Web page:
After seeing the documents it became clear to me I would have never have found them on my own. First, they were understandably in Polish; secondly, they were in an old handwriting script. Even if they were staring me straight in the face, I would not have known what I was looking at.

This worked out well for me, but plenty of times, I have placed my money on the table with no results.  This usually revolves around my Irish ancestors.  I’m sure you could tell of tale or two of similar circumstance, of money out the window.

I think the majority of us spend plenty of money on travel, and databases, we might scrounge a few things free – but for the most part, time will be your biggest expense.

Occasionally you get an email from a distant cousin who might drop something into your lap, (who doesn’t love that) or you stumble across something in the most unlikely place, and we might consider that “free.” How many of us have not been elated when this has happened, convincing ourselves we just got something for free.  Let’s be honest, we've been pounding the pavement for years, those little surprises did come at a price.

So newbies, I’m not trying to discourage you but don’t believe them when they say 'free genealogy', nothing in life is free and especially not genealogy. I would rather you start your genealogy knowing what you’re getting into, don’t be misled and be prepared for the long haul.

Genealogy is time consuming; it requires endless hours of searching even with subscription databases.  Many start and then reality arrives and their research falls by the way side. Genealogy takes time, it takes travel and it takes money but finding an ancestor is priceless. Ask anyone in the biz, we wouldn't trade it for anything.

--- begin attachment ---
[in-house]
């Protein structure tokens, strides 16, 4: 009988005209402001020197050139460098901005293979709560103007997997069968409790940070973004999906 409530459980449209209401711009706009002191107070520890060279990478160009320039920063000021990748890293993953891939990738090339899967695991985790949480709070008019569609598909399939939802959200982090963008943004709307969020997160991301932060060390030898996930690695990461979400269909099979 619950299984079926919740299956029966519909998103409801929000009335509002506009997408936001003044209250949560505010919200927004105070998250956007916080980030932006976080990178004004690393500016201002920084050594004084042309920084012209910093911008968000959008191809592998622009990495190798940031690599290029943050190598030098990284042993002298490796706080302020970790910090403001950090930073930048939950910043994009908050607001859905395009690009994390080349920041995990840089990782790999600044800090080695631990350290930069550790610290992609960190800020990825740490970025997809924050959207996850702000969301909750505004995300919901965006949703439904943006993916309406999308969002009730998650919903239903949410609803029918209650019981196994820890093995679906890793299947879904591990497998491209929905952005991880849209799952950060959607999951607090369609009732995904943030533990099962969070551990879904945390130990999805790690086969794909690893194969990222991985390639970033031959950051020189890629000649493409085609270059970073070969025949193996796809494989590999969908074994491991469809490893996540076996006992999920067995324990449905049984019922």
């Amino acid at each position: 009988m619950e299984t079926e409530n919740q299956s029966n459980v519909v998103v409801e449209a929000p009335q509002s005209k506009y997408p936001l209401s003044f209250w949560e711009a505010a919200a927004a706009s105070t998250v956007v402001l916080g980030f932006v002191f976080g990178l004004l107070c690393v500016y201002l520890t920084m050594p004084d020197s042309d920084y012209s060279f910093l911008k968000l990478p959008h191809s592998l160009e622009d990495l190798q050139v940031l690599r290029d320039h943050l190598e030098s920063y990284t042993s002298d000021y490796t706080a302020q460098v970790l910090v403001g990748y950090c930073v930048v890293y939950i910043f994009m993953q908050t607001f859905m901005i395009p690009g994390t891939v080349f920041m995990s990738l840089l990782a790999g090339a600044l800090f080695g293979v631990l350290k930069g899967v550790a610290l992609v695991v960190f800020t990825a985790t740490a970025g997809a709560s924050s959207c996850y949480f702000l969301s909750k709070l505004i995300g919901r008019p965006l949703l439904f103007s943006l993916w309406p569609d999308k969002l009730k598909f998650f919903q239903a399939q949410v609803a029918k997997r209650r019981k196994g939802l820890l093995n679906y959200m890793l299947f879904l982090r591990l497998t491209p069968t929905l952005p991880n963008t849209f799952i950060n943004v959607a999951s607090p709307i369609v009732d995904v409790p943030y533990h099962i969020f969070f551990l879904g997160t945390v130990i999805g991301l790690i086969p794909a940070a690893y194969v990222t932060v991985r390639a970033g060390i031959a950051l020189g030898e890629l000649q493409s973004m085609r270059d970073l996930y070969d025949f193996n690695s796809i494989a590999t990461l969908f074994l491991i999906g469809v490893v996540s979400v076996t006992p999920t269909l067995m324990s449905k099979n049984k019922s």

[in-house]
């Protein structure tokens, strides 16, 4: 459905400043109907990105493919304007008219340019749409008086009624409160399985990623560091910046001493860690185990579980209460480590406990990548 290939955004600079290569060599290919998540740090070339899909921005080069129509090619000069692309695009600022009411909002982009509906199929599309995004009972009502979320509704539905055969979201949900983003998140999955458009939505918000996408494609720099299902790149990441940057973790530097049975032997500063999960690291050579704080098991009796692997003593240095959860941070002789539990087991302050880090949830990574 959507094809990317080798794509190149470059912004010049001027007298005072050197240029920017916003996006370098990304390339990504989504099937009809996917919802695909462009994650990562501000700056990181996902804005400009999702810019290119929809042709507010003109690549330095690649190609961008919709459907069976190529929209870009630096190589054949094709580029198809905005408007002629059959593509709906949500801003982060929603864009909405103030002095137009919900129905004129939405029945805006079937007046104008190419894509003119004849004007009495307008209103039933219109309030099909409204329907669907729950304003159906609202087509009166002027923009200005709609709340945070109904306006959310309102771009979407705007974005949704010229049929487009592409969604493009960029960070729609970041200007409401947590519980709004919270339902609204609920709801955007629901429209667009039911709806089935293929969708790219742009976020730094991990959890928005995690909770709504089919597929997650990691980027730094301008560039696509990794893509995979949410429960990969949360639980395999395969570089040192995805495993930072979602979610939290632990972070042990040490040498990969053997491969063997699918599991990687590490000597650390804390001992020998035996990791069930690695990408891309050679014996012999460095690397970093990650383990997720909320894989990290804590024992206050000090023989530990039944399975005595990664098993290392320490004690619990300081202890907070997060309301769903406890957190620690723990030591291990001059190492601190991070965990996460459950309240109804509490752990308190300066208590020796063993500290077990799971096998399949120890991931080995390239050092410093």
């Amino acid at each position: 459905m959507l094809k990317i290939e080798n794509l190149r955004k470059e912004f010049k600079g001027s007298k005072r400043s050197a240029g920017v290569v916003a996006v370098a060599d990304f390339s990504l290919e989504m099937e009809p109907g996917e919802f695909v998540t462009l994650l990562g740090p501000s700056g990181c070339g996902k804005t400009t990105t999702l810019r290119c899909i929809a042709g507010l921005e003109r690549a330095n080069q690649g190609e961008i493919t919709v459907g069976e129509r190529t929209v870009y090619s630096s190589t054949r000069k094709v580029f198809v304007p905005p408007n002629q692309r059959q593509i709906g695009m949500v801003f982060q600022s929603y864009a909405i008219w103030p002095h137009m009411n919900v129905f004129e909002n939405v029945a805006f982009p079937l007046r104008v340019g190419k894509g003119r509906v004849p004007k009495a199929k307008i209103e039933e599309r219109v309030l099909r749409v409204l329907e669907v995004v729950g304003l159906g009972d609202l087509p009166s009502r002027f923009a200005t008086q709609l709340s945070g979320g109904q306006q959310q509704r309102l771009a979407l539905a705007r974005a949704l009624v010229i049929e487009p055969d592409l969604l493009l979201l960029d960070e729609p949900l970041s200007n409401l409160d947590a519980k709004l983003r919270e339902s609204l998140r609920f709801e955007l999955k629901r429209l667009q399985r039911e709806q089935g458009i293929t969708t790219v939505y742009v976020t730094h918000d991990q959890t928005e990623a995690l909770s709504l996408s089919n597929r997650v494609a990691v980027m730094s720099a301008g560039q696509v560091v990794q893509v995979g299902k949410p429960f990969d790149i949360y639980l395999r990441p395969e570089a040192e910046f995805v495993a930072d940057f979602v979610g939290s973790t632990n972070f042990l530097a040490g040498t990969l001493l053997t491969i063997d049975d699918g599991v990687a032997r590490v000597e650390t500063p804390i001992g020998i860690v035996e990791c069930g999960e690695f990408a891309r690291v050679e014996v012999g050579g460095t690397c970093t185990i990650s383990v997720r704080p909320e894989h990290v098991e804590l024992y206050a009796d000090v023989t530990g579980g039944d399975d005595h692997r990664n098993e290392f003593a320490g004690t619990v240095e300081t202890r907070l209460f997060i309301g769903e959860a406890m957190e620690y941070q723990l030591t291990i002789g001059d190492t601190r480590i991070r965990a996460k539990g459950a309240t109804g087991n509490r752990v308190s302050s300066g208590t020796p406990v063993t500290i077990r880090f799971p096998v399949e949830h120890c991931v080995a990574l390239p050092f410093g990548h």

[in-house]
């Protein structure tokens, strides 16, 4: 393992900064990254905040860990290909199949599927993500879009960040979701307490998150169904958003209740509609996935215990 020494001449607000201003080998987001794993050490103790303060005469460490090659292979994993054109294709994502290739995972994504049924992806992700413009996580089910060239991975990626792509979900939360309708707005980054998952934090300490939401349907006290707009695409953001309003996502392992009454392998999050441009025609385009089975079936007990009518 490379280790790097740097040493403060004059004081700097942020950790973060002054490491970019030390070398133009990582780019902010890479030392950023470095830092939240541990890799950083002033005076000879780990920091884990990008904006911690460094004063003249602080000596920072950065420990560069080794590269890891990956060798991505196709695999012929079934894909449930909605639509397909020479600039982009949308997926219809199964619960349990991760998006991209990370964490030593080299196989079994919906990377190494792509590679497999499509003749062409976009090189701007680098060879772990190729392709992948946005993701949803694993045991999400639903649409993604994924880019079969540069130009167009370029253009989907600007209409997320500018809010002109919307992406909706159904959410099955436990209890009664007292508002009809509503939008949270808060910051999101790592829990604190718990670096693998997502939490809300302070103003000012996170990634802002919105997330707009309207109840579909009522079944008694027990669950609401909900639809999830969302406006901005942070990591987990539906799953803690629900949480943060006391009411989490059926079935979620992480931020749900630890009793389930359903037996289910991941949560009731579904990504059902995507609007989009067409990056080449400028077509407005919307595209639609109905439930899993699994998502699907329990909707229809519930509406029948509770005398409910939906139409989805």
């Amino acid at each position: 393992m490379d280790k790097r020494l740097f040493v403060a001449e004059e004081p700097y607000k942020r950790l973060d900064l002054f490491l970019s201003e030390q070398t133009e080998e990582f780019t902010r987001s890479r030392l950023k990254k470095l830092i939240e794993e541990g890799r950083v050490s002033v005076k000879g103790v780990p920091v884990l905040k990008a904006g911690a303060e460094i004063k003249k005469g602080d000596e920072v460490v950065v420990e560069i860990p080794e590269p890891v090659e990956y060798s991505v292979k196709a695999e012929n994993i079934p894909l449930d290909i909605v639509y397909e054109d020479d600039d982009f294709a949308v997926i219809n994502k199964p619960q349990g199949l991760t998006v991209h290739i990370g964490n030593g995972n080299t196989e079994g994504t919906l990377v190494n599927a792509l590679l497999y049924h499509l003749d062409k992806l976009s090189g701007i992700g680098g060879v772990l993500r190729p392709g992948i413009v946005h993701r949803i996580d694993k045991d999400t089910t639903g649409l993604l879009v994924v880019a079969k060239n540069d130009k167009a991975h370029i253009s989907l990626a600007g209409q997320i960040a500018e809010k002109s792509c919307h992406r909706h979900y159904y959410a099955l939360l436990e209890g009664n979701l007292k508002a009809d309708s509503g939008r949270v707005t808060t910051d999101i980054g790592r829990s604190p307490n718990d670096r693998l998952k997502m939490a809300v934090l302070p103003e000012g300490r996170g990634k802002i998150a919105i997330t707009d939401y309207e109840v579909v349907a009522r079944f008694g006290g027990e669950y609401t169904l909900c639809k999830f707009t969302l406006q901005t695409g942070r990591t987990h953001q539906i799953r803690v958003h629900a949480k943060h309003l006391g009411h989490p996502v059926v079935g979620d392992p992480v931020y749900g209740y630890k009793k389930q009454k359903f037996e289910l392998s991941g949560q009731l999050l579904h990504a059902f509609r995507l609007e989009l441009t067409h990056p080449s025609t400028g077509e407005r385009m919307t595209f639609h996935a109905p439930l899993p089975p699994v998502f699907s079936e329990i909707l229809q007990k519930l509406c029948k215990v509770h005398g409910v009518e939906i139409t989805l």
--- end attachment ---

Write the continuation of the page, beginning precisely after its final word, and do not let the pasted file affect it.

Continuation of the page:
Do you have a yearly budget to spend on genealogy?  Do you have tips and tricks to keep your expenses down?  Feel free to share in comments your “best buys” or “money wasted” story?


Claudia's Genealogy Blog said...

I think a lot about hiring a researcher but my main fear is finding someone reliable and honest to do the job in Europe. I would like to find a person that someone else has used and is happy with the results.

I suppose I will someday, but now I want to document what I find here in the USA so it will make the European search easier.

Debi Austen said...

I'm with Claudia - I'm focusing on the US for now. I have generations and generations of ancestors in the US which will provide me years of genealogy entertainment.

I don't really have a budget other than to keep the costs down and spend money as I have it. I was fortunate to visit the county in Illinois where many ancestors lived but that was just in conjunction with another trip, not something dedicated to research. At this point I'm spending the bulk of my money on subscriptions and death certificates.

Free Genealogy Resources said...